My first employment opportunity was through my school – UBC’s Work Learn Program. This program allows current students a chance to apply their knowledge in more practical settings across campus. I work as an Online Project Assistant along with other 11 peers at one of UBC’s Learning Commons, where we solve logistic questions, facilitate workshops, make referrals, and create graphic contents to support UBC student’s academic performance and mental wellbeing. I also work as an undergraduate teaching assistant within my faculty. I support the instructors in course delivery and perform teaching assistant duties including grading and communicating with students.

For me, working part-time has been immensely rewarding. Through these experiences, I’ve been able to expand my comfort zone to become more self aware and reflective. I’m fortunate enough to work with extremely resourceful and kind-hearted supervisors and colleagues, many of whom have become mentors. While taking ownership and responsibility over my work, I’ve expanded my network which has served me well. In fact, networking is the reason why I secured my current positions in the first place. Through cultivating professional skills, I gained confidence and have become more comfortable applying to other jobs.

On average, I work 16-20 hours a week apart from taking courses, volunteering, participating in clubs, and competitions. It can be tiring occasionally, but I do not feel overwhelmed because I truly like what I am doing. Another great thing about working on campus is that your supervisors recognize your responsibility as a student and therefore, your work schedule is very flexible, especially in exam seasons. As for my studies, I still try my very best to achieve excellence by managing my time effectively and being goal oriented. In fact, working while attending school gives me a new sense of purpose, which enhances my school performance.

If I was asked at the beginning of the year: what do you envision 2020 to be like? A global pandemic would certainly be the last thing to come to mind. The COVID-19 pandemic disrupted many plans and goals that I set for the year. When the first lockdown in March 2020 was announced, I became very anxious and faced many uncertainties about accommodation, food, and my overall safety in BC.

As an international student, I am still learning the ropes and getting acquainted with the whole system which was different from that of Nigeria. Summer 2020 was my first summer in BC and I had planned to explore different parts of the province and build memorable experiences with friends.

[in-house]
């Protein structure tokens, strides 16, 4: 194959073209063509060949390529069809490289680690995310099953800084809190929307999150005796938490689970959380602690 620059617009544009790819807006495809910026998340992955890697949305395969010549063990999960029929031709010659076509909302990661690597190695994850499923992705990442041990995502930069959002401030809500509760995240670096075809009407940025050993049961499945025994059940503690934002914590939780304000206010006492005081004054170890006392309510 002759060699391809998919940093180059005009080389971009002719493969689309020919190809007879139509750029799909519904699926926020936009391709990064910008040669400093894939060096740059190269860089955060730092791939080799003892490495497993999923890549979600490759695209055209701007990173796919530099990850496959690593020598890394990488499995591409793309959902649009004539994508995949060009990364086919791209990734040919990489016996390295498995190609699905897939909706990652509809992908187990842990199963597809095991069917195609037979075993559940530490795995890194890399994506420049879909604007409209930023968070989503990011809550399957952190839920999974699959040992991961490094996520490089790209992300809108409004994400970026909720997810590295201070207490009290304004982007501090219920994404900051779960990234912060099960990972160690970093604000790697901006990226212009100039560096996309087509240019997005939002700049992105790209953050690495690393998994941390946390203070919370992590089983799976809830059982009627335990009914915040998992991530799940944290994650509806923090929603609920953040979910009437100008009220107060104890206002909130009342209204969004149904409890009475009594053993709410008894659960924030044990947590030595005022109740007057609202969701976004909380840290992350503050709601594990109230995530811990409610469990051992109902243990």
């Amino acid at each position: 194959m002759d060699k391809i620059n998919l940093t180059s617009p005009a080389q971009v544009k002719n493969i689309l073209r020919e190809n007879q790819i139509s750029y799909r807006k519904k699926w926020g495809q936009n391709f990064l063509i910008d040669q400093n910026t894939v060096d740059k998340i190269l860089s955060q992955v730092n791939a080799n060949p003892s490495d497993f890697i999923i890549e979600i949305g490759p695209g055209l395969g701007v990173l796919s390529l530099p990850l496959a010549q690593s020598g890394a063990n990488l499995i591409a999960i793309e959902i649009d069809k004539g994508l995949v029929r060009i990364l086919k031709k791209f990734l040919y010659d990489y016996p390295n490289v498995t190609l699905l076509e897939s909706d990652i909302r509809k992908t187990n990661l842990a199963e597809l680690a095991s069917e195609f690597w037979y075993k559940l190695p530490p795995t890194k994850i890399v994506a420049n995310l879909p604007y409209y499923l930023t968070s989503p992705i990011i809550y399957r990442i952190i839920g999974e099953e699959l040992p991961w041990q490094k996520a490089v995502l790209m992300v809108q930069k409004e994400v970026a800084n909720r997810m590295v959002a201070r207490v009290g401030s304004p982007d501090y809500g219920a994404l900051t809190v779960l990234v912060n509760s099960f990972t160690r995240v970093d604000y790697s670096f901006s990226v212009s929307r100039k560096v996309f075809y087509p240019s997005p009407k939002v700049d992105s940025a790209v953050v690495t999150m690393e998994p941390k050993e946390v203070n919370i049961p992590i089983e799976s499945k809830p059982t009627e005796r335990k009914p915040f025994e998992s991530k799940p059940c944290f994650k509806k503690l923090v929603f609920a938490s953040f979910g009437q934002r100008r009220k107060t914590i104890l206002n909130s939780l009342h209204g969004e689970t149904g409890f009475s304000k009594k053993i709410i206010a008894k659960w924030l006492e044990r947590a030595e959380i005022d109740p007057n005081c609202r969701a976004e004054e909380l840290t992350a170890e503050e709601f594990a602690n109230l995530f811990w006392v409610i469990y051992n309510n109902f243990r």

Instead, I had to stay indoors and constantly think of ways to stay entertained. In a bid to avoid boredom, I started baking and cooking more while trying out new recipes. But a pitfall with staying indoors was that I was unable to connect with my friends and community in BC. On my birthday, which was in June, I was unable to celebrate how I wanted to and with those dear to me.

The pandemic made me realize that having a community around you makes a difference in the quality of your life. So, I became more intentional about calling and reaching out to my friends and family in BC and back home in Nigeria. Those conversations, laughter, smiles shared, and sighs heaved, acted as a reminder that I was not alone, and physical distance did not separate me from my support system.

The transition from in-person classes to remote learning was also a challenging adjustment for me. I consider myself a motivated person when it comes to studying and being a high achiever in my academics. However, I found myself unmotivated on most days and with low enthusiasm to show up for my virtual classes. I miss learning with people and engaging in discussions with other course mates. I also miss studying and preparing for tests and exams with my study buddies in person. Having done two semesters online now, I have devised schedules that help me stay productive, found accountability partners and organized Zoom study sessions with my friends. With all these changes, I am still learning and growing every day. On the bright side, the pandemic has taught me the importance of being open minded, learning to adapt, and doing so creatively. Even though I felt anxious and burdened with uncertainties, I was able to remain proactive and stay connected to others.

Navigating COVID-19 has been challenging for us all, and being an international student has come with its own set of challenges. While many Canadian students are far from home during this pandemic, they don’t have to deal with the uncertainty of an international border crossing when deciding whether to return home. I fretted for months about venturing back to the United States to see my loved ones, not only over safety concerns, but also whether I’d eventually be allowed back into Canada.

Additionally, domestic students tend to have more of a support network by virtue of being in their home country. Thankfully, UNBC’s International Student Office has proven responsive and helpful in assisting me with a multitude of matters since the pandemic started. My studies have certainly been impacted by COVID, but fortunately I have been able to stay largely on track. As a graduate student, I only had two classes in spring 2020 that needed to be completed remotely when things shut down in mid-March. With my coursework now complete, my work these days revolves around my thesis research with the Tsay Keh Dene First Nation on conservation planning in their territory.

I can occasionally meet in person with employees of Chu Cho Environmental, the Nation’s consulting firm, which has undoubtedly enhanced my work. However, I had hoped to visit the Tsay Keh community over the summer but have yet to do so out of caution. On a more personal level, I was fortunate to form friendships pre-COVID that have helped see me through a dismal 2020. Rachelle, my first friend in Prince George, was my lone social contact through those first couple months of uncertainty. We would meet up for late afternoon walks around the neighbourhood, tea in hand, to cap off our solitary days with some fresh air and exercise.

As restrictions eased a bit and tourism within the province was encouraged, I explored various corners of northern BC with members of my “safe six”: the Berg Lake Trail at Mount Robson with Ella; Stuart Lake, Mount Pope, and the Fort St. James National Historic Site with Cale; and the Great Northern Circle Route with Megan and Rachelle. While I sometimes feel that COVID-19 has cheated me out of the full grad school experience, I’m able to take pride in trying to make the most out of a terrible situation.